The Sources of Brexit and Trumpism Are Not the Same

The Sources of Brexit and Trumpism Are Not the Same
A ‘Baby Trump’ balloon rises after being inflated in London’s Parliament Square, as part of the protests against the visit of US President Donald Trump to the UK on July 13, 2018 (Press Association photo by Yui Mok via AP Images).

Since Donald Trump’s shock victory in the 2016 U.S. presidential election many commentators have compared his rise with the victory of the anti-EU Leave campaign in the referendum over the U.K.’s EU membership the same year. Across Europe and North America, voter groups facing social change were drawn to populist nostalgia that promised to roll back migration and globalization. Yet too often such comparisons have ignored huge differences between these political earthquakes whose effects are still being felt after Trump’s defeat at the hands of President Biden in 2020 and the signing of a U.K.-EU Trade and Cooperation Agreement in 2021.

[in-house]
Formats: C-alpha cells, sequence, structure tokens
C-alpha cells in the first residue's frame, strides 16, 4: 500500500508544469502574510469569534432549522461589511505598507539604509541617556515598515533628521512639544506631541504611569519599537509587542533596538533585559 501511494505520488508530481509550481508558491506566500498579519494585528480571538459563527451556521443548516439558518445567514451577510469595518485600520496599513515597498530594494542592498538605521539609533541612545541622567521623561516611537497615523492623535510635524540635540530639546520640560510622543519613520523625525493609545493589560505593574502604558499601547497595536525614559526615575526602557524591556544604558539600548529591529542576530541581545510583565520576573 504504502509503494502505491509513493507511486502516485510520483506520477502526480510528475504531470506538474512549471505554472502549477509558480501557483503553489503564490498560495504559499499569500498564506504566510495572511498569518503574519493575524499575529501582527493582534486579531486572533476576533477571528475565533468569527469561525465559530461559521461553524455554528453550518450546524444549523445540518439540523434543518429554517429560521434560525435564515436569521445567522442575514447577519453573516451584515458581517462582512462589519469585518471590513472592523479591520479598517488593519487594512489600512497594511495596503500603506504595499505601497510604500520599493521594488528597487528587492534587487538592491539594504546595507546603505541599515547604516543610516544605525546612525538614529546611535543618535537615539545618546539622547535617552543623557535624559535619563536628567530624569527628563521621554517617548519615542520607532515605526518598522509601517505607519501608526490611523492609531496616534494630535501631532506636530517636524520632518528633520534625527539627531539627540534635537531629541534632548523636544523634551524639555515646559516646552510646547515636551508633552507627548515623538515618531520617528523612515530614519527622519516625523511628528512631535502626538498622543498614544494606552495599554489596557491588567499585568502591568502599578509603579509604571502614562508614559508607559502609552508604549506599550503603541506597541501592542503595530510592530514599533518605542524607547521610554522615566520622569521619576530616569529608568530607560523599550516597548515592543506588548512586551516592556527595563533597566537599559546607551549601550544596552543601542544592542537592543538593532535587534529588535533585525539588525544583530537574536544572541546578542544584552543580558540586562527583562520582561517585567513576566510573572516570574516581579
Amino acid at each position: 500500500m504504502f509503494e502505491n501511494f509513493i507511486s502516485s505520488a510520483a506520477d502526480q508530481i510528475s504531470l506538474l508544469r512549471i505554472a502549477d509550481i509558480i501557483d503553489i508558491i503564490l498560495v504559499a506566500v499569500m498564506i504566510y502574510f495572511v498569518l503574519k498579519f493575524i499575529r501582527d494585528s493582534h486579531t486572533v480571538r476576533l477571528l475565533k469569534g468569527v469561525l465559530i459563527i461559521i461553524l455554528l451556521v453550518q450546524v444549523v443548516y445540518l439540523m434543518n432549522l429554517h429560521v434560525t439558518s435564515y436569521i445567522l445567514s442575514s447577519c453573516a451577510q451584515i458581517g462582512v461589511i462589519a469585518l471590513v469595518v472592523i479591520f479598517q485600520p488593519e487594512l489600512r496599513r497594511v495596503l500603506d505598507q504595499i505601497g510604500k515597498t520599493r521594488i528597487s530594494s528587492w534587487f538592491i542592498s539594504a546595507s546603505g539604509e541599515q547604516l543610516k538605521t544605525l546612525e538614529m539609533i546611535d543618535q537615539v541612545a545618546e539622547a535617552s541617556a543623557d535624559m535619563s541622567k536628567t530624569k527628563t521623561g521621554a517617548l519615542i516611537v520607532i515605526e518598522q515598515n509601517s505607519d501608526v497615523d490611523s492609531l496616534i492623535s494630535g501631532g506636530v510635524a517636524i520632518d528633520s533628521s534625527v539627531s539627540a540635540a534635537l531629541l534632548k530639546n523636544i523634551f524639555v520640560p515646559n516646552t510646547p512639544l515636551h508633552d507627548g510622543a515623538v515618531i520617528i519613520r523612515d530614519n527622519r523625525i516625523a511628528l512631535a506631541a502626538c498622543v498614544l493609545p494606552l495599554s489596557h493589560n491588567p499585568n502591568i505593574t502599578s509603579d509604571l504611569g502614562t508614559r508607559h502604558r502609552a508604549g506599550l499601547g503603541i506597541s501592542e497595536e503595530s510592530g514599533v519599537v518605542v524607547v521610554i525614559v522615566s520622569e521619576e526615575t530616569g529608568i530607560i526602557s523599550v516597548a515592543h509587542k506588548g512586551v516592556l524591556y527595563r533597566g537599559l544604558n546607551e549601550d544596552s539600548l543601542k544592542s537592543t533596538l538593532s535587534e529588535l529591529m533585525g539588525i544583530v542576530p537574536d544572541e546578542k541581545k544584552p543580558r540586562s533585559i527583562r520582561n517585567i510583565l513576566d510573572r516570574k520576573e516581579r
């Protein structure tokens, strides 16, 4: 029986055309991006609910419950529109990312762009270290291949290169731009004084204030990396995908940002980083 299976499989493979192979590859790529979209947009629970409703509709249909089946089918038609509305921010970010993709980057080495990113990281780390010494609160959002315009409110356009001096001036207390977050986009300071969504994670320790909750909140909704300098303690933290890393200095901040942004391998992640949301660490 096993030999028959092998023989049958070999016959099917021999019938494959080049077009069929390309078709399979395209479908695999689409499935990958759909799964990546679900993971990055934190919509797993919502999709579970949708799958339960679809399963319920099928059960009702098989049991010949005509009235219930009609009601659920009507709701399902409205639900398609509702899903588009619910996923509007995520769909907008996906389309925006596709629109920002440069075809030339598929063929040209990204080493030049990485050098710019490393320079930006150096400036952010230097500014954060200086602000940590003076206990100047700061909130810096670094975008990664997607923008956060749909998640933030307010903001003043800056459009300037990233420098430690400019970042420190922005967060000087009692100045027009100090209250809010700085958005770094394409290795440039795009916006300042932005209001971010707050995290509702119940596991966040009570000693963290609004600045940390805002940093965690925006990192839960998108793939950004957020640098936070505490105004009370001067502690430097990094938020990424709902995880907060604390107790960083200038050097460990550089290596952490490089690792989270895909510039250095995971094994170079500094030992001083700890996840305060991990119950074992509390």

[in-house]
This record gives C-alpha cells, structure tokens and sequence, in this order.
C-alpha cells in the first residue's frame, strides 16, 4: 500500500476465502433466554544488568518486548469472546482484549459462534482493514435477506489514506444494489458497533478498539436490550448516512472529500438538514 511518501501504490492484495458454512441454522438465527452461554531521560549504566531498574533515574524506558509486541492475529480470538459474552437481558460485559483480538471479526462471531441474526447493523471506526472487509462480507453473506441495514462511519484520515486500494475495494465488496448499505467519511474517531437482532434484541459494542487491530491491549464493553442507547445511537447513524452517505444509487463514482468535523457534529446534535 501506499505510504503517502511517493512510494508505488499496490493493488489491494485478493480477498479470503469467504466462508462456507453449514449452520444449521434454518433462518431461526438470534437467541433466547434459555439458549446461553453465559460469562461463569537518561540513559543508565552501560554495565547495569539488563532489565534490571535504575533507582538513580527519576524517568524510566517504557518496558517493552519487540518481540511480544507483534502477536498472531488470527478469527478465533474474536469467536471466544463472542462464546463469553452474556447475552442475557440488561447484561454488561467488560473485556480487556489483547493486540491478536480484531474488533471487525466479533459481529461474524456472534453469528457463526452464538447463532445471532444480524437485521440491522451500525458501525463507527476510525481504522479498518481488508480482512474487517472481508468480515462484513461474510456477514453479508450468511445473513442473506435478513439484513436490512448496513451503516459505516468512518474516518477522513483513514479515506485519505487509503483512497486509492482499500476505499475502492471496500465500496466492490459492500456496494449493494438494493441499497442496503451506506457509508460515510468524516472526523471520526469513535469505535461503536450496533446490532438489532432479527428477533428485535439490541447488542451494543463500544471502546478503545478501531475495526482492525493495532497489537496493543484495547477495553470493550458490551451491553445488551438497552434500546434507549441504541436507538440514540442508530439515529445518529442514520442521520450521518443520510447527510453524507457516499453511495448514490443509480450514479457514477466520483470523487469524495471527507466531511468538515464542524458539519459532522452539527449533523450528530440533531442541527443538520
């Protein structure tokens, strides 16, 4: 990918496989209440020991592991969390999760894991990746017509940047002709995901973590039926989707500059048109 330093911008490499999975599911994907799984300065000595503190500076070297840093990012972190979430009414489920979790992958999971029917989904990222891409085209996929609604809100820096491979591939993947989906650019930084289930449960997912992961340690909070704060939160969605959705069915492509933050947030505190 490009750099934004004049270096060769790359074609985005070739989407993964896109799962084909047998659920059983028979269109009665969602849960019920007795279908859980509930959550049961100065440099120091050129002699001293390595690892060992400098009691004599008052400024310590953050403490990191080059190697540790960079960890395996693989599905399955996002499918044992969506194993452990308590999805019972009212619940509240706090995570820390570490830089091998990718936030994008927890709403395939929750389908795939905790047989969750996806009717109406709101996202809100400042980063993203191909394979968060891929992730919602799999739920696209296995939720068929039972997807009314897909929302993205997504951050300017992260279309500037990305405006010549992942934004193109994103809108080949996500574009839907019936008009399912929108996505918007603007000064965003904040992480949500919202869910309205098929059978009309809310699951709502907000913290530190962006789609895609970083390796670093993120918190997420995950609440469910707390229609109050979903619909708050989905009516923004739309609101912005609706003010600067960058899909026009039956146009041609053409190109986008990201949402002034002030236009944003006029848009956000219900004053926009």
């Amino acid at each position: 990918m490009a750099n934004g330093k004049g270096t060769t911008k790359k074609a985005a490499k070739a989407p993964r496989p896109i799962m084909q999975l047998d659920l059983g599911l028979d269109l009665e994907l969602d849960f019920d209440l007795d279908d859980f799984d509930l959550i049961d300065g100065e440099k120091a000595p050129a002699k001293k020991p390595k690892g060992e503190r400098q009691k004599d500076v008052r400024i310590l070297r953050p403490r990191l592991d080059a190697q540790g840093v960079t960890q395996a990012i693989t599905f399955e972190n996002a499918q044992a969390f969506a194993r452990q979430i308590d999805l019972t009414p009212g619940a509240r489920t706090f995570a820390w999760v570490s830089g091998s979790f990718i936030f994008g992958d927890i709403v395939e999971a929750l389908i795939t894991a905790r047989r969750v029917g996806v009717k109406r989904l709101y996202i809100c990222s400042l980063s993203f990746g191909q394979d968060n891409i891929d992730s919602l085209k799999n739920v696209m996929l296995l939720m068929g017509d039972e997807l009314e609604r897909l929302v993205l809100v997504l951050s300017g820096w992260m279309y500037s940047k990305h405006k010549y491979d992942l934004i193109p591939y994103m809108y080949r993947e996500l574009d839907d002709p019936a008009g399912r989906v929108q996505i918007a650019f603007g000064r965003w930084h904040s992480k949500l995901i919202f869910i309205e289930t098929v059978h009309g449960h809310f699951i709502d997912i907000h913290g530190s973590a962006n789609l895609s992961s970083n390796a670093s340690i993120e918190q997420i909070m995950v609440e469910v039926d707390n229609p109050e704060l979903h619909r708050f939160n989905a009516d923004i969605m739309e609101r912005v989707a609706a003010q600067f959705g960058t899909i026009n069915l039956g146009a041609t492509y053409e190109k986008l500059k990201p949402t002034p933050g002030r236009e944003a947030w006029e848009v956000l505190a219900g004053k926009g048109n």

The pro-Brexit Leave campaign was the product of an ideologically diverse alliance that had no clear plan for putting such an immense project into practice. With the U.K. now paralyzed by the scale of the challenge of adapting to life outside the EU, infighting over how to manage the Brexit process has exacerbated deep divisions within the governing Conservative Party. Yet even as the Brexit project has fallen apart, pro-EU Remainers and an opposition Labour Party have struggled to develop a model for closer relations with Brussels that faces up to how the EU has changed since 2016.

By contrast, Trump’s rise was part of a wider radicalization of the U.S. political right that swept aside its few outward-looking conservatives. The gradual collapse of bipartisan traditions that had been the foundation of U.S. political stability was visible as early as 1992, when Pat Buchanan delivered his relentless ‘Culture War’ speech at the Republican Party convention that year, in which he emphasized a strategy of ideological polarization. The success of Newt Gingrich and other Republican leaders in taking over the House of Representatives in 1994 presaged the techniques Donald Trump would use to outflank his opponents twenty years later. Gingrich succeeded by pursuing electoral escalation focused on base mobilization, and vicious attacks on Democrats as well as moderate Republicans.

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